Prenuptial Agreement - Building a future with peace of mind
Parties facing divorce who have such agreements in place and abide by them have helped to insure themselves against conflict, sky-high legal bills, and dissipation of valuable assets.
Who might need a Prenuptial Agreement (PNA)? Interestingly, it is not just people with large incomes or those who own several properties. If either of the parties about to be married has been married before, or if either of the parties has children by other relationships, a PNA is a necessity. If one of the parties owns a home, business, or a financial portfolio – in other words, if that person's monetary resources considerably outweigh those of the other, a PNA is essential.
Once a couple has decided that they would like to make their relationship permanent, a discussion of finances becomes crucial. This is often difficult. Money is usually a sensitive issue in relationships and many times partners have divergent views.
Clear understanding and agreement should be reached on the management and disposition of all real estate, income streams, deferred benefits, and all other assets whether separate or community. There are several key points to keep in mind. First of all, the agreement must be deliberately conceived and completely voluntary. Full disclosure of all assets and debts is required. It must be drawn up to give each party adequate time to carefully review. It is important that the agreement be just and fair-minded in order to ensure that it will not be overturned in a legal challenge. To be safe, it is a good idea to video record the execution ceremony as evidence that it was signed voluntarily by competent parties. At The Law Collaborative, we help mediate, negotiate, and review Prenuptial Agreements and Post-Nuptial Agreements. Call us for more information or visit the relationship planning section of our website.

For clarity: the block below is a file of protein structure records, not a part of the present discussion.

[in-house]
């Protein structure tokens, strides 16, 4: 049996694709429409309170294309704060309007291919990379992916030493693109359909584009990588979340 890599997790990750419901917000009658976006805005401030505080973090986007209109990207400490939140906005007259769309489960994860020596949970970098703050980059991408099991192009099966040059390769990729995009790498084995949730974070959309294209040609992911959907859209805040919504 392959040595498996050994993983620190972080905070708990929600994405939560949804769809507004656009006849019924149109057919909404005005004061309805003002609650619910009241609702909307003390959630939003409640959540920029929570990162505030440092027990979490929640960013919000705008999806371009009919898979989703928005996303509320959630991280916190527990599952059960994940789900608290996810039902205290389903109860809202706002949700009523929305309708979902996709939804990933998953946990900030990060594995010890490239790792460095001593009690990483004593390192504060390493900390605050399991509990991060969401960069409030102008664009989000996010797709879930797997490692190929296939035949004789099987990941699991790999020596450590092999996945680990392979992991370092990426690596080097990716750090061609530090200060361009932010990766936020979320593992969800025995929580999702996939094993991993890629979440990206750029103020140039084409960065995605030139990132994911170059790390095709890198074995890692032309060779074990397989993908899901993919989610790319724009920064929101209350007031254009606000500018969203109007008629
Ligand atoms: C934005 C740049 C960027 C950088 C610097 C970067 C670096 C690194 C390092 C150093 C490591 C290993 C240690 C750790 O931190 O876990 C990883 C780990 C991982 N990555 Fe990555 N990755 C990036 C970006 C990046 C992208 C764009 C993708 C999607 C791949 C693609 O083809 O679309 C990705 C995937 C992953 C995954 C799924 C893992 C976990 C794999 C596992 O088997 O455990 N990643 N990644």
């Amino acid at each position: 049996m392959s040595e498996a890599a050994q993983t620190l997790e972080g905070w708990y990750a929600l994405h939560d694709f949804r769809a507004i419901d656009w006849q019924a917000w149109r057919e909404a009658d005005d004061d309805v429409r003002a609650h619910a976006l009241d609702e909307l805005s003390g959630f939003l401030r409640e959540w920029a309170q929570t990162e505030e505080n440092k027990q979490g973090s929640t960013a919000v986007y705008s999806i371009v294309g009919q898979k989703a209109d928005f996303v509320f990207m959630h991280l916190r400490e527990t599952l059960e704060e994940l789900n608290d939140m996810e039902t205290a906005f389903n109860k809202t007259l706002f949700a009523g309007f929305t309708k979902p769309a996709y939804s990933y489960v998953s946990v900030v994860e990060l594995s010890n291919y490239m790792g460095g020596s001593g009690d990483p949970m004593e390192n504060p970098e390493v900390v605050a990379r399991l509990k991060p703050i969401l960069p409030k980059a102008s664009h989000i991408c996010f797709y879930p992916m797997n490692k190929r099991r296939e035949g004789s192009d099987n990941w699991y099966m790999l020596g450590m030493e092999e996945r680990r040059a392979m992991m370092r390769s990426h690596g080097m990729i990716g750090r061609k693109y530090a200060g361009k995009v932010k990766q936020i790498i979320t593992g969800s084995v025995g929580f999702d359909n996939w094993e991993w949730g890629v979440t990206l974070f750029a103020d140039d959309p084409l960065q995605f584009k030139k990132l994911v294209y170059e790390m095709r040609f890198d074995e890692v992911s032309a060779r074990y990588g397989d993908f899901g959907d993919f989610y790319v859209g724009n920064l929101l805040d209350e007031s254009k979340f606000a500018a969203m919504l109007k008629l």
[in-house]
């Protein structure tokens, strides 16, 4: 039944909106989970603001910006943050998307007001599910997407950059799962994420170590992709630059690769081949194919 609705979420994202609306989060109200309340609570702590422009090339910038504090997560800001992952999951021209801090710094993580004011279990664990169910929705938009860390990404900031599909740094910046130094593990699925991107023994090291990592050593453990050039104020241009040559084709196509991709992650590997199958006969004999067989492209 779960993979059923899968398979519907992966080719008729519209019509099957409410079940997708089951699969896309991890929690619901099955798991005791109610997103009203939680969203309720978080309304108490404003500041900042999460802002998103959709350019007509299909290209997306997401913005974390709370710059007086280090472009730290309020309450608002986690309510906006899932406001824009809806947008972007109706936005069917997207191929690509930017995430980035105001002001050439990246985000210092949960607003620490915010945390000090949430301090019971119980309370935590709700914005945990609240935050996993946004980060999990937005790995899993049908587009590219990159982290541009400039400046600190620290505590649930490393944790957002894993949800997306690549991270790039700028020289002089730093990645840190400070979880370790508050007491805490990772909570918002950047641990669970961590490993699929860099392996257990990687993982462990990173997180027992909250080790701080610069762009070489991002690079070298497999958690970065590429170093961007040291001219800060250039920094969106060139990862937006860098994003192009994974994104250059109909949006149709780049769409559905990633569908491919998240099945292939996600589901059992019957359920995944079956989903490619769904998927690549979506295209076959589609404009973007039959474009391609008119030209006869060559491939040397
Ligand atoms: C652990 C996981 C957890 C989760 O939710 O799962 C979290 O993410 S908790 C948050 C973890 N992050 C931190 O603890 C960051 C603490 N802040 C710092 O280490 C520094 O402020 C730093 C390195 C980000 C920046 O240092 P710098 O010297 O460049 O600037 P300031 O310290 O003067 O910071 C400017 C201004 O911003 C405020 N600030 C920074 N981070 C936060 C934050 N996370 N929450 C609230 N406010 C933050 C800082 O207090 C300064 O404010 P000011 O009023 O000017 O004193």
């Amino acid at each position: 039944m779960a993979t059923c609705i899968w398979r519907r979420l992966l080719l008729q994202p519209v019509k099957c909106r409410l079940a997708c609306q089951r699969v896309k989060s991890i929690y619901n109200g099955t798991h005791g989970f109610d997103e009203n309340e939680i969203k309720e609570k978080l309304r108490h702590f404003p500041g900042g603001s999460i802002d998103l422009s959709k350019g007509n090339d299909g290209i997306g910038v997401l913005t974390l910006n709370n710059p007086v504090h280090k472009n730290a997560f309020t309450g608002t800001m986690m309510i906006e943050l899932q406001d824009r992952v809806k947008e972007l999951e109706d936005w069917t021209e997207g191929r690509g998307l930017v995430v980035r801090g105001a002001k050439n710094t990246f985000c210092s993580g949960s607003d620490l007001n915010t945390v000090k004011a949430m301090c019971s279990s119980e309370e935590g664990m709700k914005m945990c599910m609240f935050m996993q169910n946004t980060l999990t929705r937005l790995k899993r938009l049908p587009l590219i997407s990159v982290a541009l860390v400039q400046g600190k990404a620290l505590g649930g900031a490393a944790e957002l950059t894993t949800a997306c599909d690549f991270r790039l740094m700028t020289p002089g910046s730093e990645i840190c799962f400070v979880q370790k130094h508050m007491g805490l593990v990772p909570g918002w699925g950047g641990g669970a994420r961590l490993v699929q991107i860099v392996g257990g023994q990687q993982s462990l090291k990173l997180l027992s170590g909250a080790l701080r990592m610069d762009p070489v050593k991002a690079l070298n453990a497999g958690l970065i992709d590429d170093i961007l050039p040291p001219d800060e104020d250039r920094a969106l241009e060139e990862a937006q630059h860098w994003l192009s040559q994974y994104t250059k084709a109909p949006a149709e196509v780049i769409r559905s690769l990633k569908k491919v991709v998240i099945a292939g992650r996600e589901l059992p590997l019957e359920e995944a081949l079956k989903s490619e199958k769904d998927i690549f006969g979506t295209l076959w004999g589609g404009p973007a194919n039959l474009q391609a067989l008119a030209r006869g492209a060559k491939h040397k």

Contributor - Ty Supancic, Esq.
The Law Collaborative, APC